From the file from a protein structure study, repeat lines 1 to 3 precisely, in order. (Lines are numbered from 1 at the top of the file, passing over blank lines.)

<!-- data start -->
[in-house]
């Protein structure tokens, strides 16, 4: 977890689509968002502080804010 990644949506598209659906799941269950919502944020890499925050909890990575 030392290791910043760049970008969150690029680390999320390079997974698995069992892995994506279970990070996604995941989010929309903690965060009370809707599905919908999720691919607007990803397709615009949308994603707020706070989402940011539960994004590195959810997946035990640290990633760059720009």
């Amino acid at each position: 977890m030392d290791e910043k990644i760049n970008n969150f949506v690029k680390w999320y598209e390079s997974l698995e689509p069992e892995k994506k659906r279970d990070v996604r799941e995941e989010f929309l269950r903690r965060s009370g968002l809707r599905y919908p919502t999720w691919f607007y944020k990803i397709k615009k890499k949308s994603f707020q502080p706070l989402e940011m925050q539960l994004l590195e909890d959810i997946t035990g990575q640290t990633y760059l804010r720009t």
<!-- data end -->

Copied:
[in-house]
């Protein structure tokens, strides 16, 4: 977890689509968002502080804010 990644949506598209659906799941269950919502944020890499925050909890990575 030392290791910043760049970008969150690029680390999320390079997974698995069992892995994506279970990070996604995941989010929309903690965060009370809707599905919908999720691919607007990803397709615009949308994603707020706070989402940011539960994004590195959810997946035990640290990633760059720009």
């Amino acid at each position: 977890m030392d290791e910043k990644i760049n970008n969150f949506v690029k680390w999320y598209e390079s997974l698995e689509p069992e892995k994506k659906r279970d990070v996604r799941e995941e989010f929309l269950r903690r965060s009370g968002l809707r599905y919908p919502t999720w691919f607007y944020k990803i397709k615009k890499k949308s994603f707020q502080p706070l989402e940011m925050q539960l994004l590195e909890d959810i997946t035990g990575q640290t990633y760059l804010r720009t």